So you saved your tomato crop in the freezer. Can those frozen tomatoes be canned?
It is not recommended to can tomatoes that froze on the vine. This is because the acid content changes too much making them unsafe for canning. But tomatoes harvested prior to a fall freeze, then frozen, do not change in acidity. What does change is their texture and how they measure.
The best choice for canning previously frozen tomatoes is to make a well cooked product such as a stewed or crushed tomato product, or made into tomato juice or sauce.
It is not recommended to can them whole or quartered. They will pack into the jars differently, absorb moisture differently, and the heat transfers through the jars differently. This could lead to underprocessing and spoilage. Tomato canning recipes are based on fresh tomatoes.
Karen Blakeslee from the K-State Rapid Response Center publishes this newsletter each month and bases articles on questions received, current food safety issues, or timely information. The topics found in the current issue are found below and the entire November You Asked It! E-Newsletter can be found here.
You Asked It! is a monthly newsletter published each month by the K-State Research and Extension Rapid Response Center. News articles are based on questions received, current food safety issues, or information based on the time of year. Topics featured in the July newsletter include:
Interested in any of the following topics? Click on them to find out more or follow this link for the entire June 2017 You Asked It developed by Karen Blakeslee from the K-State Research and Extension Rapid Response Center.
The May issue of You Asked It! is now available here or by clicking any of the articles below. Karen Blakeslee from the Rapid Response Center develops You Asked It! each month to keep readers up to date on current food related topics.
Karen Blakeslee with Kansas State University Rapid Response
Center develops this monthly newsletter based on questions
received, current food safety issues, or information based on
the time of year. Check out the March You Asked It!! articles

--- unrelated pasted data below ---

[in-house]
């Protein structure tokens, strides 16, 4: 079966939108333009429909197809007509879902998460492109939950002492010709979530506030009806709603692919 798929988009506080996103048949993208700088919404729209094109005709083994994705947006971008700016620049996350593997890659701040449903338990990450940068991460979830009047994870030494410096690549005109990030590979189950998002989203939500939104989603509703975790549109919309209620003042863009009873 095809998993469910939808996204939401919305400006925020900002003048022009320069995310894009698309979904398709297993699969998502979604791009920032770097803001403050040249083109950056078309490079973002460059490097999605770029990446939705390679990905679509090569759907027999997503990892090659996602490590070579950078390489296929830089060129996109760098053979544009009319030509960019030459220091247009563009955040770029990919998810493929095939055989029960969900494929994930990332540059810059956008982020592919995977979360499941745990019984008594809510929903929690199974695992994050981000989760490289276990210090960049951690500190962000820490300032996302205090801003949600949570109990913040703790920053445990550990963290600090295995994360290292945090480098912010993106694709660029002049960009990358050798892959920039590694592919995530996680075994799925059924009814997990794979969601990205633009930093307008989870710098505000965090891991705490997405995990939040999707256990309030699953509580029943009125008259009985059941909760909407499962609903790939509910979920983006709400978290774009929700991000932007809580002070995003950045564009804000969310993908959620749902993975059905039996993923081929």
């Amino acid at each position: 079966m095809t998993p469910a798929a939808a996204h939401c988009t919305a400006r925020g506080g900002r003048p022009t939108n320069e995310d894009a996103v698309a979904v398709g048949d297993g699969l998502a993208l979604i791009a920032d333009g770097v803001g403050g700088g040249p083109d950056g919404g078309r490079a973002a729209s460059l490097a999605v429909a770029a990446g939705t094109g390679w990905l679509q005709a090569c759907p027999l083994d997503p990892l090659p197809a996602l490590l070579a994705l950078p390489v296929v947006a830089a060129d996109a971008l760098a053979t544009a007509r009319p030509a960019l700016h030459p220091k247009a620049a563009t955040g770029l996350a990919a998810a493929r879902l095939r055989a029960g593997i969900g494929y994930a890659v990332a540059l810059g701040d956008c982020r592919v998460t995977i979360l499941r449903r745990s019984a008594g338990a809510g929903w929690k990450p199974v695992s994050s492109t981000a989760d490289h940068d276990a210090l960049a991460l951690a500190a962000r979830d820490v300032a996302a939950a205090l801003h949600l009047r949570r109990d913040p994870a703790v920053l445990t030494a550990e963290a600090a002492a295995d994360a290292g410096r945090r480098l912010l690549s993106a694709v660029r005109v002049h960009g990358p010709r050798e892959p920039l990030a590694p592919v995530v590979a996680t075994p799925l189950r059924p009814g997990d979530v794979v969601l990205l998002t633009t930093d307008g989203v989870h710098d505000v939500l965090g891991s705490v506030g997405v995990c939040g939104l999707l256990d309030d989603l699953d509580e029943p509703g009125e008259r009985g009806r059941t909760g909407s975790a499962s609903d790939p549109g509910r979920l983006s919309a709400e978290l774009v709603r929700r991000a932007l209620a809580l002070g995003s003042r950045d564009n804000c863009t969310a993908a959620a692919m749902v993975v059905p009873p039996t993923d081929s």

which covers the following topics:
– Sugary Beverage Consumption
– National Nutrition Month®
– What Does “FDA Approved” Mean?
– Food Safety Communication Resources
– Changing Food Safety Behaviors
– Safe and Healthy Food Pantries
– Eat Out without Pigging Out!
– What is Corned Beef?
– Go Green!
– New Jars from Ball®
With reports of the flu already affecting people, it is time to do what you can to protect yourself from colds and flu. Here are some tips:
Get a flu shot. While no flu vaccine is 100% effective, it does reduce your risk flu-related hospitalization.
Eat more fruits and vegetables. Five servings a day gives you many antioxidants, vitamins and minerals to boost your immune system. Fresh, frozen or canned varieties are all beneficial.
Get up and walk! Even a brisk 20 minute walk in cold weather every day can reduce cold and flu symptoms.
Vitamin E builds the immune system. It can help the body’s response to the flu vaccine and risks of upper respiratory infections.
Consume foods rich in zinc which are found in meats and poultry, legumes, whole grains and nuts plus fortified cereals. Don’t overdo it as too much can be harmful.
Lose weight. A reduction in weight can improve the immune response. Always follow your doctor’s recommendations for best results.
Drink fluids. Water, or even green tea, is beneficial to reduce inflammation.
Wash your hands. This cannot be emphasized enough. Wash frequently and avoid rubbing your eyes and nose with dirty hands.
Sleep cures many things. Research has shown a link between a brain-specific protein and sleep that can fight flu symptoms.
Know your body. When you feel tired and run down, that stresses your immune system and increases your chance of illness.
What about vitamin C? While many think taking a lot of vitamin C can keep illness away, the science does not back this up. Vitamin C supplements will not prevent you from getting a cold, but might shorten the duration of illness.
People often think that they can save money by buying larger containers of canned food, transferring the contents (or leftovers from the first use) to smaller jars and re-processing it. Others wonder if this is a way to save leftovers from any size can for a longer time than they will keep in the refrigerator.
There are three main problems with doing this:
There are no safe tested process to do this. The way heat goes through a jar of already canned food is different than fresh food. The food will become very soft and compact more. This could lead to underprocessing and spoilage.
There is no cost savings in re-canning foods.
The food quality will be greatly reduced. Nutrients will be lost and more textural changes will occur.